The prospect that the Australian Open may be Andy Murray’s last appearance in world tennis — in an emotional press conference he suggested he may not manage to play at Wimbledon again because of his hip injury — is a sad and premature end to a remarkable career.
Even people who don’t follow tennis admire Murray: a Scottish sportsman in whom we can all take pride.
Many people considered him callow and temperamental in his first major tour, but this young man, still only 31, transformed himself — with the help of his inspirational mother, Judy — into an extraordinary physical specimen capable of beating the best players in this, tennis’s toughest era.
But it was mental fortitude that lay at the root of Murray’s success. He was a pupil at the Dunblane primary school when the Dunblane gun massacre happened in 1996.
Murray developed what the outside world perceived as a stony-faced demeanour — a carapace which cracked when he lost the 2012 Wimbledon final to Roger Federer.
After a fourth Grand Slam final defeat, his tears flowed and we saw a very different Murray, one to whom people warmed.
With Ivan Lendl as his coach and guide, he became the first Briton to win tennis Olympic gold for 104 years at the London Olympics in 2012.
He ended a national 76-year wait for a men’s Slam success at the US Open later that year. And, the greatest coup of all, Murray ended a 77-year wait for a men’s Wimbledon champion in 2013, a title he would reclaim three years later.
In what is perhaps a golden age for men’s tennis, Murray often out-ran, out-thought and out-worked his opponents, forcing us to expand the Big Three of world tennis — Federer, Rafael Nadal and Novak Djokovic — to become the Big Four.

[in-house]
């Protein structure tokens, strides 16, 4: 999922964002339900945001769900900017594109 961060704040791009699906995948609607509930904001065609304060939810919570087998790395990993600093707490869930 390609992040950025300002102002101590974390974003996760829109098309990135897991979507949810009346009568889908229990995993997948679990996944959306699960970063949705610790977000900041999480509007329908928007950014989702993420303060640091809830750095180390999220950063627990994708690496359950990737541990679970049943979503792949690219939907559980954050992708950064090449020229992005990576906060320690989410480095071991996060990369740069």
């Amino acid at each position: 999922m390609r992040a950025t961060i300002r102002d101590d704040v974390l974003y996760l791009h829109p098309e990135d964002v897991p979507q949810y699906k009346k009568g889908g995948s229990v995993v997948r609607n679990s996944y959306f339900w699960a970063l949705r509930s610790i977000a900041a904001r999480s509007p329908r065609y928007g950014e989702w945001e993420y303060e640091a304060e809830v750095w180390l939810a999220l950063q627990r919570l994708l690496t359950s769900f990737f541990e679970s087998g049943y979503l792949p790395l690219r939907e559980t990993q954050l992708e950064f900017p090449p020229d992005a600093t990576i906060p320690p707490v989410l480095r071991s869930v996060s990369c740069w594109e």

There is no room for error or weakness in such rarefied company and so the longer Murray’s hip injury compromised his movement, the more today’s announcement was inevitable. Fortunately, his brother Jamie is still active as a player.
He has done the sport in Britain many favours: he has been a tireless campaigner for equality in sport, is universally respected by his peers and is the ideal role model for an underperforming Lawn Tennis Association system.
He will bow out with a claim to be one Britain’s finest sportsmen.
Question Time’s tough new host
There are extraordinary pressures in taking the place of a well-respected and much-loved broadcaster, but Ms Bruce succeeded remarkably in her first outing in establishing her own distinctive style.
She crisply showed up Emily Thornberry’s evasion of hard questions and the perennial tendency of politicians to evade issues by recourse to waffle.
There were many people suggesting that she might be “softer” in her approach than her predecessor or the notably spiky interviewer Jeremy Paxman; well, that’s not what has happened.
She turns out to be on the side of the viewer in keeping panellists on their toes and holding politicians to account, and that’s good for democracy. We look forward to seeing much more of her.
The art feud of 1832
At the Royal Academy, visitors have the opportunity to revisit, nearly two centuries on, the entertaining and highly fruitful rivalry between two great British painters.
It has displayed paintings by Turner and Constable which featured in the 1832 Royal Academy show.
The story was that Turner was so vexed that his modest seascape picture threatened to be upstaged by a massive canvas by Constable of Waterloo Bridge that he marched in and painted a jaunty red buoy in the waves.
That upset his rival, who observed: “He has been here and fired a gun.”
Certainly, the painting was much improved by the dash of red.
Which goes to show: then as now, art owes a great deal to competition.